What is morality? Where does it come from? And why do most of us heed its call most of the time? In Braintrust, neurophilosophy pioneer Patricia Churchland argues that morality originates in the biology of the brain. She describes the "neurobiological platform of bonding" that, modified by evolutionary pressures and cultural values, has led to human styles of moral behavior. The result is a provocative genealogy of morals that asks us to reevaluate the priority given to religion, absolute rules, and pure reason in accounting for the basis of morality.
Moral values, Churchland argues, are rooted in a behavior common to all mammals: the caring for offspring. The evolved structure, processes, and chemistry of the brain incline humans to strive not only for self-preservation but for the well-being of allied selves - first offspring, then mates, kin, and so on, in wider and wider "caring" circles. Separation and exclusion cause pain, and the company of loved ones causes pleasure; responding to feelings of social pain and pleasure, brains adjust their circuitry to local customs. In this way, caring is apportioned, conscience molded, and moral intuitions instilled. A key part of the story is oxytocin, an ancient body-and-brain molecule that, by decreasing the stress response, allows humans to develop the trust in one another necessary for the development of close-knit ties, social institutions, and morality.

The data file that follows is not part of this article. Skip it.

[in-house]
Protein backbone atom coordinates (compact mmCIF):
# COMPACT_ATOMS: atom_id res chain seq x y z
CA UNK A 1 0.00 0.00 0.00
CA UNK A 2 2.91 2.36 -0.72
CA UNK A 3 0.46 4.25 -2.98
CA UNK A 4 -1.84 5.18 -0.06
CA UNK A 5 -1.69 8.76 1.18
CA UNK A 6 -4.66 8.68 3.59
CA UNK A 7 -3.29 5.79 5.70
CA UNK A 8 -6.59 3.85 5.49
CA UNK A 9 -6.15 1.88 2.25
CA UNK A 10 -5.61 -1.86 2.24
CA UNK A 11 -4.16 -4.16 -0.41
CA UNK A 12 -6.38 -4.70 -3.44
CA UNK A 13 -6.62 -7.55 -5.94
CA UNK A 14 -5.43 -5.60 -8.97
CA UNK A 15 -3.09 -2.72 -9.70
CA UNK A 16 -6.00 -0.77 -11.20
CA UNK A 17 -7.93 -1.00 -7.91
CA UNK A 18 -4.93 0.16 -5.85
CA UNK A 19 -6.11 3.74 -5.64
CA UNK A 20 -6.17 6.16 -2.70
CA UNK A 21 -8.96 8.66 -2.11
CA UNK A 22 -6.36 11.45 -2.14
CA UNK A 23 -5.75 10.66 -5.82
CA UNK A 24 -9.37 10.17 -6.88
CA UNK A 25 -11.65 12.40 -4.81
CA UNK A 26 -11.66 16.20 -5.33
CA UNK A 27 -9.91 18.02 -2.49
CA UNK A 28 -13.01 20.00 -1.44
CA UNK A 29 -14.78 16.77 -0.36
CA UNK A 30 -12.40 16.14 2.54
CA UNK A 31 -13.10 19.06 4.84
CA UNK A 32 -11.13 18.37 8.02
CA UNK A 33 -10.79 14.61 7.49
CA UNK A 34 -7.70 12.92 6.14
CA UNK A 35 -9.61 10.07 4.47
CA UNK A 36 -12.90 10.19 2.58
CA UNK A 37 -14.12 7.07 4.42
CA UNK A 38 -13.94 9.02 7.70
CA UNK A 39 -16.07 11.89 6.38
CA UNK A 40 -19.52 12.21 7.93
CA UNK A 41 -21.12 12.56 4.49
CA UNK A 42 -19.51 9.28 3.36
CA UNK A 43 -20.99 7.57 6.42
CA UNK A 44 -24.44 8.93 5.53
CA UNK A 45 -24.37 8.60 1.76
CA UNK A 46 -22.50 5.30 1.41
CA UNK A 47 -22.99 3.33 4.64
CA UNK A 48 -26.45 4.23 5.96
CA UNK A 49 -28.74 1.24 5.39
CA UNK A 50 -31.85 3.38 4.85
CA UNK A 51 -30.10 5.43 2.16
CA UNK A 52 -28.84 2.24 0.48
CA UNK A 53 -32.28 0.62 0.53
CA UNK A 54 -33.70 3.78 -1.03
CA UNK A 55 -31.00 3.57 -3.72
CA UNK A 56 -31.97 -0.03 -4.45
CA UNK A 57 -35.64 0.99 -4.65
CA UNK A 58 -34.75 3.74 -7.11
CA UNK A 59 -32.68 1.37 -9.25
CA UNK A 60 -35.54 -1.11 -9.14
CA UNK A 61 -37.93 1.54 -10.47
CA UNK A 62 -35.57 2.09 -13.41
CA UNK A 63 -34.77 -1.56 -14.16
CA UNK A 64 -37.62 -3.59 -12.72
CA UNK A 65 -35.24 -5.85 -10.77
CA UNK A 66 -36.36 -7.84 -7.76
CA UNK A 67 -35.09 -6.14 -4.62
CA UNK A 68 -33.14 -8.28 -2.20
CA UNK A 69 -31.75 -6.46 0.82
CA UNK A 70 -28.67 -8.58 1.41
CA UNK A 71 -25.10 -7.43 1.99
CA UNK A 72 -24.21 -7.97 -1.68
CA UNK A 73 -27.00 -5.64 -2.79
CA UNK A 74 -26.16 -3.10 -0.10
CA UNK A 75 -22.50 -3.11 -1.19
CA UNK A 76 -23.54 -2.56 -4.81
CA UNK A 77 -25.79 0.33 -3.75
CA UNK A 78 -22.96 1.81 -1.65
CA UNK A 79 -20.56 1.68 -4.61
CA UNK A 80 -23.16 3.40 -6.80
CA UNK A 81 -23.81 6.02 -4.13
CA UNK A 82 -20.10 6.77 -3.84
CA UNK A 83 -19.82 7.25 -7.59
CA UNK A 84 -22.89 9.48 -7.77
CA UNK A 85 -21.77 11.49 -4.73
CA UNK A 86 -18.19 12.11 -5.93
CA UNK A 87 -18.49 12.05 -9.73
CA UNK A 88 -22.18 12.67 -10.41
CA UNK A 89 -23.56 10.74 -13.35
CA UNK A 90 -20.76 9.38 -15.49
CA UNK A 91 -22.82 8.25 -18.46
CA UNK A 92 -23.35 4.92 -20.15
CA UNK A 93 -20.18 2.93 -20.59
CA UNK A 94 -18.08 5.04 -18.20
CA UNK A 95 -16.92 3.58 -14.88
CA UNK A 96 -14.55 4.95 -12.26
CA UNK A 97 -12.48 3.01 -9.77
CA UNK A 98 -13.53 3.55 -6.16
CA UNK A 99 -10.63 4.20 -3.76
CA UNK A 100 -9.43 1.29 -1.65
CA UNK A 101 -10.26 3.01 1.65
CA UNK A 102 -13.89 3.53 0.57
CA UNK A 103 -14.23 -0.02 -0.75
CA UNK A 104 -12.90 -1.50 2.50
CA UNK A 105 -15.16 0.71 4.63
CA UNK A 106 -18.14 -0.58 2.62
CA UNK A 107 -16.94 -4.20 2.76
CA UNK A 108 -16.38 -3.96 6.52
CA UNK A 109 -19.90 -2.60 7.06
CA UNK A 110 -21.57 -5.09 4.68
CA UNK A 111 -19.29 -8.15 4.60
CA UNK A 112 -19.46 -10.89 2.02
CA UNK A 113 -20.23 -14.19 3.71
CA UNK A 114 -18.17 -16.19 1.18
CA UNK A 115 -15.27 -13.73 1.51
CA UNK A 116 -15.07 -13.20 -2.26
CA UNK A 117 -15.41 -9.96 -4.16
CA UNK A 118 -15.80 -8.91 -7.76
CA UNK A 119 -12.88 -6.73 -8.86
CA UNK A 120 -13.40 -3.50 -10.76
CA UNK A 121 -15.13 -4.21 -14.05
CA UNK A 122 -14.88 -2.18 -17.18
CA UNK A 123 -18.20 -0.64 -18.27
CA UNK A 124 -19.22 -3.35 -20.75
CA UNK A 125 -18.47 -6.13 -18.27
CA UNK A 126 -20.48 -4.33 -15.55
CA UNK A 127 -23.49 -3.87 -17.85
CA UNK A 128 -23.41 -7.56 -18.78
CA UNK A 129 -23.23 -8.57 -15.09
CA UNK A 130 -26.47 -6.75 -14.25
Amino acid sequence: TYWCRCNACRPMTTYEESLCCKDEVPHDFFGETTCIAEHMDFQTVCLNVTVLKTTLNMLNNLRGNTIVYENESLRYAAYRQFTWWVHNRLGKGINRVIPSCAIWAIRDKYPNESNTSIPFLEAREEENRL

A major new account of what really makes us moral, Braintrust challenges us to reconsider the origins of some of our most cherished values.
©2011 Princeton University Press (P)2012 Audible, Inc.
Churchland has contributed to a 21st century philosophy grounded in contemporary science -- her insights have been good and influential. And, this book may be a useful extension. I should have just read it, but saw the audio book and thought I'd give it a listen.
While the reader's voice is pleasant, with a good pace and cadence, the producer/director seems to have been absent. There are extensive mispronunciations of technical terms, things you would not expect a general reader to know, but you would expect a technically minded director to catch. As distracting as these technical errors are, a number of misunderstood conceptual terms make it almost impossilbe to actually comprehend the book -- for example, the word "causal" is pronounced throughout as "casual" ... so we have "casual relationships" and "casual links" and the like when the author meant there was a "causal" principle at play, almost opposite meanings. Or for another, in a number of places Churchland used the word "internalize" to reference the character of a neural or psychological process. This is pronounced "internationalize" ... really. There are many others ...
Perhaps others can overlook such distractions ... but I'm thinking that if Chrchland listened to this audiobook, she would cringe.
Avid audiobook addict!
Sounds like a good premise, but this book is extremely dry--it reads like a biology textbook. The narrator even refers to diagrams in the book, which is of course non-sensical for an audio book. Not recommended at all.
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